Christmas was not so good for James Sandlin. On December 22, 2009, the Court of Appeals for the Fifth Circuit affirmed his bank fraud conviction in what seems to me a highly unusual case. U.S. v. Sandlin, No. 08-41277 (5th Cir.) (Op. filed December 22, 2009).
Sandlin was a developer who applied for a loan to a bank in Sherman, Texas. In his loan packet, he acknowledged having more debt than he disclosed, but failed to list the additional debt. In fact, Sandlin had a near $1 million undisclosed loan outstanding on a piece of property he pledged as collateral to the bank. But wait, at trial, bank representatives testified the bank suffered no loss, they considered their loan to be fully collateralized (despite the undisclosed $1 million debt); in their view Sandlin was not required to list the $1 million debt; and besides, no one in the bank ever reviewed the alleged “false” document in question. Nonetheless, the jury convicted Sandlin of two counts of fraud.
In affirming the conviction, the Fifth Circuit noted that it was Sandlin’s intent, not that of the bank that mattered, so even if the bank was not concerned with the omission, Sandlin still knew the application was false and that was enough to prove fraud. Sandlin’s trial defense appears from the opinion to have been that he had “forgotten” about the $1 million debt at the time of application. That defense failed when the government proved that Sandlin was making monthly interest payments on this loan and had paid nearly $100,000 in interest on that loan the previous year.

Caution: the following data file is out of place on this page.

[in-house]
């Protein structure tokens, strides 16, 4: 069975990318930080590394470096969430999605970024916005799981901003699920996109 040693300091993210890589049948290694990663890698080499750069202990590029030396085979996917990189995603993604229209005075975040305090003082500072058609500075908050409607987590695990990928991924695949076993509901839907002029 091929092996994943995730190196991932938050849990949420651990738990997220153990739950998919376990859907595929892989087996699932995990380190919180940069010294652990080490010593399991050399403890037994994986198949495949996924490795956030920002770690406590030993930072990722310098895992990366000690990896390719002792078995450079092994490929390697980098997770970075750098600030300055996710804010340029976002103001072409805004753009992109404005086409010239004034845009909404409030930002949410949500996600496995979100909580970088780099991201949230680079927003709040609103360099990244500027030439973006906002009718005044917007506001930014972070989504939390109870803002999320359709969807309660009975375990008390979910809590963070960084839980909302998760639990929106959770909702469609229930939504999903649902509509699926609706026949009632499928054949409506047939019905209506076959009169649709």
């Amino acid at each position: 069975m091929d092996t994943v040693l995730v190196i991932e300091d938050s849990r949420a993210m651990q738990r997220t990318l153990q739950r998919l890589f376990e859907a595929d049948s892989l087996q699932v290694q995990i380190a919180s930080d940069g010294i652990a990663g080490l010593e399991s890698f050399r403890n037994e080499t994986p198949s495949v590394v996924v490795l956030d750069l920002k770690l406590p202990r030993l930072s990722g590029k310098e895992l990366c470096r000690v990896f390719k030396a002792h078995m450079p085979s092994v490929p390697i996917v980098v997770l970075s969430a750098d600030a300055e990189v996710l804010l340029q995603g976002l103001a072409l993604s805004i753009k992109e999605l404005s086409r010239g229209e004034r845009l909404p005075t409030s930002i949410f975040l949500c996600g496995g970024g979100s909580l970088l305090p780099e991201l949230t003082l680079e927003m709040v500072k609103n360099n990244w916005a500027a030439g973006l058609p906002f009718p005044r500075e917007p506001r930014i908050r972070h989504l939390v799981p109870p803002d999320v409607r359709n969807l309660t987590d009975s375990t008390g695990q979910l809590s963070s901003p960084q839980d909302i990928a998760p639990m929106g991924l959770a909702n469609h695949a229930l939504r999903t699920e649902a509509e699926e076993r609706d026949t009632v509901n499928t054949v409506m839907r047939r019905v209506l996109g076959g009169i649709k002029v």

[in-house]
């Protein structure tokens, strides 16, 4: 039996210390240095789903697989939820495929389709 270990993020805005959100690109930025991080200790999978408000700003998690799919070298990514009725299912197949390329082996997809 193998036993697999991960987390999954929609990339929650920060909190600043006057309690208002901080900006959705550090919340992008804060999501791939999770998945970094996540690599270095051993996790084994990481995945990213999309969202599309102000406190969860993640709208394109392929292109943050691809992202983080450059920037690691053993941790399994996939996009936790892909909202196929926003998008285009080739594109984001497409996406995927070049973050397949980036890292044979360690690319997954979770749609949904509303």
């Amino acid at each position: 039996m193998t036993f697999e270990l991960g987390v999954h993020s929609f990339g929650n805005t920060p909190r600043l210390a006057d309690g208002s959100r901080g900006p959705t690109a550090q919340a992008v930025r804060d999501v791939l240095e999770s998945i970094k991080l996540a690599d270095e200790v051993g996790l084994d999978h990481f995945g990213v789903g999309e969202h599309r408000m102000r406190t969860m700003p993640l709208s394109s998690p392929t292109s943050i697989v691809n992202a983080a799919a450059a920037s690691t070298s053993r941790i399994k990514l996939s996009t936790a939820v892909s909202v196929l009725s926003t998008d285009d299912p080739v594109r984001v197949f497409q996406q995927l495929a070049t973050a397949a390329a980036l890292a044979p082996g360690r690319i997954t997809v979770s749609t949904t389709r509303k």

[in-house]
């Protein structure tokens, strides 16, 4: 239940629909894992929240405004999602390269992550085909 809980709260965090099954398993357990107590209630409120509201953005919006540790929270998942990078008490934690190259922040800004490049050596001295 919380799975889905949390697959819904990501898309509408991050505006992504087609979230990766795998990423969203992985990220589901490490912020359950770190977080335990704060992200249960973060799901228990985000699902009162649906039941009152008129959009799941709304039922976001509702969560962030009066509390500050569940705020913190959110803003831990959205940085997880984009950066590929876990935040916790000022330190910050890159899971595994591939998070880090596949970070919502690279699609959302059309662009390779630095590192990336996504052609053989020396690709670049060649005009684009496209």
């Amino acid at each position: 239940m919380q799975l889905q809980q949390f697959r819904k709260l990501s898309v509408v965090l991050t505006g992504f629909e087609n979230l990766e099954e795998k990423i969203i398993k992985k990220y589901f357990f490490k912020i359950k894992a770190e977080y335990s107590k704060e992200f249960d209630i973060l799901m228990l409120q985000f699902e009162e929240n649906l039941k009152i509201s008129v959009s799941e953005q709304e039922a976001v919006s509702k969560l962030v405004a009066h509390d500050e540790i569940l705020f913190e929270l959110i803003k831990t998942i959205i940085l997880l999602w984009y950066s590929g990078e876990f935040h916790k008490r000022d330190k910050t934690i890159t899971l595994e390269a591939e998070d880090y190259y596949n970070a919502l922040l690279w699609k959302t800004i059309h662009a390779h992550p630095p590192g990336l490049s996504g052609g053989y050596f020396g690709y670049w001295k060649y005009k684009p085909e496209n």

It seems to me that a better defense would have been to concentrate more on the bank’s conduct and less on Sandlin’s faulty memory. Everyone is aware of the “winks and nods” that sometimes accompany the lending process. Sandlin could have defended on what the bankers told him and what he understood their expectations to be. That testimony would have mirrored the bankers’ own testimony that they did not care about the extra debt. There simply can be no fraud without deception or an intent to deceive by the borrower.
The bottom line here is that Sandlin’s “I forgot” defense missed the mark. Defending these cases requires an understanding of the system, expectations of the players (stated and unstated), and the ability to exploit that information to the client’s advantage.
Until next time,